I deleted the other blog posts because I soon realized that I had gone off on a massive tangent. So I'll explain how I got to where I am as briefly as possible to give context to my conundrum. I had to leave home at a young age and had my high school diploma mailed to a P.O. box. I headed out to California and from there, moved to Japan. I lived and worked in a restaurant owned by an abusive man with a family held financially prisoner to the restaurant and thus him. I also started fighting in an underground ring and that sort of reinforced a couple Taoist beliefs that I was developing. On her mother's request I escorted the young daughter of the abusive restaurant owner to her relatives in Okinawa in order to escape the horrible life she faced in Otsu. Over the course of endless train rides and a ferry we developed a sort of brother/sister bond. But in Okinawa we fell in love. We are now living in San Francisco and plan to get married next year. With that out of the way I can pursue my true purpose here.

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Comment by Cato (Kaito) Rigas on October 20, 2014 at 9:41pm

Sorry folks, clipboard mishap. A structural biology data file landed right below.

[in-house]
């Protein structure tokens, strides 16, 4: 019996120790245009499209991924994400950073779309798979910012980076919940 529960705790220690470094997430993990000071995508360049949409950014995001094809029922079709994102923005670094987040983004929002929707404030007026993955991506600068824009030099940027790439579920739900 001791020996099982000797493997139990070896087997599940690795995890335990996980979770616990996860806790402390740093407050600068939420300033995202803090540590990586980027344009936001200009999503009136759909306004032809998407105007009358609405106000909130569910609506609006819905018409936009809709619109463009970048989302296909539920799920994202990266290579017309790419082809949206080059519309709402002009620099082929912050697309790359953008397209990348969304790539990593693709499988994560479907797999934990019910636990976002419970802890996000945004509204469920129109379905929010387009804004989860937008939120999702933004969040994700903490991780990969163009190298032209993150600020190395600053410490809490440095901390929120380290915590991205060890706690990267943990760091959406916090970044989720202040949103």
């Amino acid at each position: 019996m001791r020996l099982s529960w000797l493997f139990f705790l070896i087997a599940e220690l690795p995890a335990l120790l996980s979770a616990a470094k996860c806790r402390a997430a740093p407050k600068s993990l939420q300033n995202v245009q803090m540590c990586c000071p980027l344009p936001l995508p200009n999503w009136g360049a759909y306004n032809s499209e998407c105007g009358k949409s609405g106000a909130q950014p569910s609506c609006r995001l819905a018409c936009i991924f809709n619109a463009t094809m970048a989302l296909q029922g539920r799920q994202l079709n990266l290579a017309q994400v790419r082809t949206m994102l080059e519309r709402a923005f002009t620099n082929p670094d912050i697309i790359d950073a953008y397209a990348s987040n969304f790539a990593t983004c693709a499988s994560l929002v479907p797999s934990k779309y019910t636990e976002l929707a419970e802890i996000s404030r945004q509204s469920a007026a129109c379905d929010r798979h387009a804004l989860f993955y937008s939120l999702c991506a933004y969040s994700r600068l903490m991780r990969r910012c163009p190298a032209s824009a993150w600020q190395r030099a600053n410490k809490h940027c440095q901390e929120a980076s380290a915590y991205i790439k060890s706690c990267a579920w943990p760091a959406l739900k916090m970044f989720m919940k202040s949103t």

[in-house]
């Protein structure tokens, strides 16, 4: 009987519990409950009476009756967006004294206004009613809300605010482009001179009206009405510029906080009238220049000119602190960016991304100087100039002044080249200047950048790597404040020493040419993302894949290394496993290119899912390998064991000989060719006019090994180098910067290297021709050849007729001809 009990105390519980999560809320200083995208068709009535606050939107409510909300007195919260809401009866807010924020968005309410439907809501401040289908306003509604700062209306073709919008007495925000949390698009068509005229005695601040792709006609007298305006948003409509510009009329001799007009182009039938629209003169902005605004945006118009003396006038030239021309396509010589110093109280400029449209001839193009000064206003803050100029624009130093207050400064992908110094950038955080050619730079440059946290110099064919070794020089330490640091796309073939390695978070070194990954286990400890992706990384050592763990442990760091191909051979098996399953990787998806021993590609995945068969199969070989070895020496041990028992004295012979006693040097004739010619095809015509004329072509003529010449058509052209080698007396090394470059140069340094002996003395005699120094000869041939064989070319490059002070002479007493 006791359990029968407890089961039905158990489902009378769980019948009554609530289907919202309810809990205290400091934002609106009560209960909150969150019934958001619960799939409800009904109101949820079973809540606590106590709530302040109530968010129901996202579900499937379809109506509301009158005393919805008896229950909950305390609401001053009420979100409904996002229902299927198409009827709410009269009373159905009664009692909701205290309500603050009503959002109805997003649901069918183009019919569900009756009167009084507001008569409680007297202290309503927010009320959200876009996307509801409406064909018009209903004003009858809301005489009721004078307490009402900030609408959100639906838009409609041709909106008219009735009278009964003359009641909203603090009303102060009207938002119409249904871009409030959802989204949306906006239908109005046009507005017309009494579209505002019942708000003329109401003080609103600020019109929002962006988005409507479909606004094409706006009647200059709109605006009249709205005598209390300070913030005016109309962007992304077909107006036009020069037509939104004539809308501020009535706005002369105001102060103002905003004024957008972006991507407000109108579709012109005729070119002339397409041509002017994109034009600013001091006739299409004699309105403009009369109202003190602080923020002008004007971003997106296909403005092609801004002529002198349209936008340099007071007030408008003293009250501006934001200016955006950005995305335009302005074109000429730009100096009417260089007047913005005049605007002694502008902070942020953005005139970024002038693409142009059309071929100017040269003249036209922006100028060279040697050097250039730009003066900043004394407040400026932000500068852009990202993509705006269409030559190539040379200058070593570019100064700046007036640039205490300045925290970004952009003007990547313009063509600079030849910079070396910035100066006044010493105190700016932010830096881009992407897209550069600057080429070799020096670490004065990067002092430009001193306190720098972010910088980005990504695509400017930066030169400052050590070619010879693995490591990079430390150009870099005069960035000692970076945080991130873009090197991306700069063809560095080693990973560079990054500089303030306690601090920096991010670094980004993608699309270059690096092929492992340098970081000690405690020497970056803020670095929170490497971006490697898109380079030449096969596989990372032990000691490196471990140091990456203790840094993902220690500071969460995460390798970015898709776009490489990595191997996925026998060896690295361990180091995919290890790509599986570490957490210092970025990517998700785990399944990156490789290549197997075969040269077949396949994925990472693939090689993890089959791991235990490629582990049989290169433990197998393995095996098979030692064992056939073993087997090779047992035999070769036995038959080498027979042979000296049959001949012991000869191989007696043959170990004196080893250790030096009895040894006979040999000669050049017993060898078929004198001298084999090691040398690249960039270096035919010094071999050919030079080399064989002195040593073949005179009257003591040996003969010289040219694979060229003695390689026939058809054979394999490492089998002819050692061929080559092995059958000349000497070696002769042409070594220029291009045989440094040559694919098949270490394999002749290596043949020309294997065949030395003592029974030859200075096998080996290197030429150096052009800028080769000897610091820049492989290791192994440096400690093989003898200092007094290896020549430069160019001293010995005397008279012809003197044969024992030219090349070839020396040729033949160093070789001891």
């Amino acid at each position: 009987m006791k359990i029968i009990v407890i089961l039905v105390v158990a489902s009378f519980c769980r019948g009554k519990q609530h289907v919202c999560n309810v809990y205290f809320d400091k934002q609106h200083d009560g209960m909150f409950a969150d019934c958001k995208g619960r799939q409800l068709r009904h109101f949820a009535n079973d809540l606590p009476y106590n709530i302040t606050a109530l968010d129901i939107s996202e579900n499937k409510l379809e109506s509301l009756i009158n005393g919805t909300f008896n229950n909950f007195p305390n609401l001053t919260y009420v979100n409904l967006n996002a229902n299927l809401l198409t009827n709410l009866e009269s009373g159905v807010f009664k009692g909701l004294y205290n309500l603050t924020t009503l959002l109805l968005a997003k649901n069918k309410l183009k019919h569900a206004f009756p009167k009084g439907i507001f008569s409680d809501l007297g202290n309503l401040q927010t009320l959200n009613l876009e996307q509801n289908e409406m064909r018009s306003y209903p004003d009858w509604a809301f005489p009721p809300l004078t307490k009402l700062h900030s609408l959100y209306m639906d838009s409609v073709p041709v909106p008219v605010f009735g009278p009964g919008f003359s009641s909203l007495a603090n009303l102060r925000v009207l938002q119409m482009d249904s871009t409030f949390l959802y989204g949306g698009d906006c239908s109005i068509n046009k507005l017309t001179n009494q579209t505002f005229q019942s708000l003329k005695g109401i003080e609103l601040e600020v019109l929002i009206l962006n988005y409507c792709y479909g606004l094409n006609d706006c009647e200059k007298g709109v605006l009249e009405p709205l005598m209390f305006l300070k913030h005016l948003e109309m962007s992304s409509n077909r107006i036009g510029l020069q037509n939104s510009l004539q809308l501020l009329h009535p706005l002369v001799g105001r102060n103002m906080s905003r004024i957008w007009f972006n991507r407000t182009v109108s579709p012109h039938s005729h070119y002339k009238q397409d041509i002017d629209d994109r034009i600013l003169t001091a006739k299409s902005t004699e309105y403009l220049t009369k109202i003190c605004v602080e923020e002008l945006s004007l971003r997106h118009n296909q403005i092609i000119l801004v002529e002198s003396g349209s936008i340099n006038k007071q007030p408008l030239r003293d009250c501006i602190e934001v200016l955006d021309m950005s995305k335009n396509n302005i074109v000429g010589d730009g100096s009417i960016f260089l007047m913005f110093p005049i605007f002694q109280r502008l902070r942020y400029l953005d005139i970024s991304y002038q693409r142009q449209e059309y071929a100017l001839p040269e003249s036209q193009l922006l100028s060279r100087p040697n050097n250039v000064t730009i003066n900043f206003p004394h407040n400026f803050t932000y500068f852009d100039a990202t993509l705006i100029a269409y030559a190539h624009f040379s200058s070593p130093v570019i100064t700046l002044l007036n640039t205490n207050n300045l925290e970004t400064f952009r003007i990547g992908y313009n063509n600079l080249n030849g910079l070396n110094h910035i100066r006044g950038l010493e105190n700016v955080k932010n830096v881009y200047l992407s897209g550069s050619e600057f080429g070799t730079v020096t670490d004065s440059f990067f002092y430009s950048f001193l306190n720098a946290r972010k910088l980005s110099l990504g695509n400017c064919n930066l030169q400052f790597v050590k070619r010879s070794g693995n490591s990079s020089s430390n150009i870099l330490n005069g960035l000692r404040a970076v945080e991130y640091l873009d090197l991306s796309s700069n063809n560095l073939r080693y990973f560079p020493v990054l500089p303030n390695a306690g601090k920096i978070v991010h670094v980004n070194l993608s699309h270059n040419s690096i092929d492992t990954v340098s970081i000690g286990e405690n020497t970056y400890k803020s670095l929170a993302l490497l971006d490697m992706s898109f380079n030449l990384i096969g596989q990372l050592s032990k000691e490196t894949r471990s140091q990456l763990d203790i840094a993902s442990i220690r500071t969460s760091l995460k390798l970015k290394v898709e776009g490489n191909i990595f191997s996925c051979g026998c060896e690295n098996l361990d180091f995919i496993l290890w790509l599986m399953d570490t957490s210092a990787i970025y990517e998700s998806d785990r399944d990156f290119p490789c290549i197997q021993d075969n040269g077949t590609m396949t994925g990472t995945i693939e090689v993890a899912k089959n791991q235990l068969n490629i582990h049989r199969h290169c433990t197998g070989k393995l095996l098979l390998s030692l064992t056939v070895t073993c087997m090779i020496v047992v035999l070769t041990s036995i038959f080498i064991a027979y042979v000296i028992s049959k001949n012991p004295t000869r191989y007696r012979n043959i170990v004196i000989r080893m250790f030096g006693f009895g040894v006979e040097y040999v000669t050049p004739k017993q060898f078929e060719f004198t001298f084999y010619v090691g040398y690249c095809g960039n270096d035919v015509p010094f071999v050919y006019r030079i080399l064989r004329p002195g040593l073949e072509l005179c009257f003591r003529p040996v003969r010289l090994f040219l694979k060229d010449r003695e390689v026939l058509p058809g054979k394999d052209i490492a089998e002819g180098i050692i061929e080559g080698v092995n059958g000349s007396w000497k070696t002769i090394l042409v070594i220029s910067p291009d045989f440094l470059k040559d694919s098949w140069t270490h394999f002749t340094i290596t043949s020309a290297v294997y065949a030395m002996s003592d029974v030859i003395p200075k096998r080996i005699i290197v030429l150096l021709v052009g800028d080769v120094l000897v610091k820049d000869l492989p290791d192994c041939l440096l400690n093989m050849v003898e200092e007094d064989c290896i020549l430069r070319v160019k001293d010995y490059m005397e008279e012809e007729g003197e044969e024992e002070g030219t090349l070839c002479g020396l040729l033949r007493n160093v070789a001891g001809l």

Oh and my email is catorigas@gmail.com

Comment by Ed on October 22, 2014 at 8:09am

What is the "conundrum" you are facing?

Comment by Cato (Kaito) Rigas on October 23, 2014 at 12:54am

Posted here: http://www.thinkatheist.com/forum/topics/the-shinto-flower-among-th...

To summarize, I'm an atheist, my fiancee is Shinto and I don't know how to respond to inquisitions about, or that could lead to religion. Shinto is an atypical religion and for her, I think the net impact is positive. I know I'd rather know truth than be happy but I don't really have the right to make that decision for her.

Comment by Ed on October 24, 2014 at 8:07am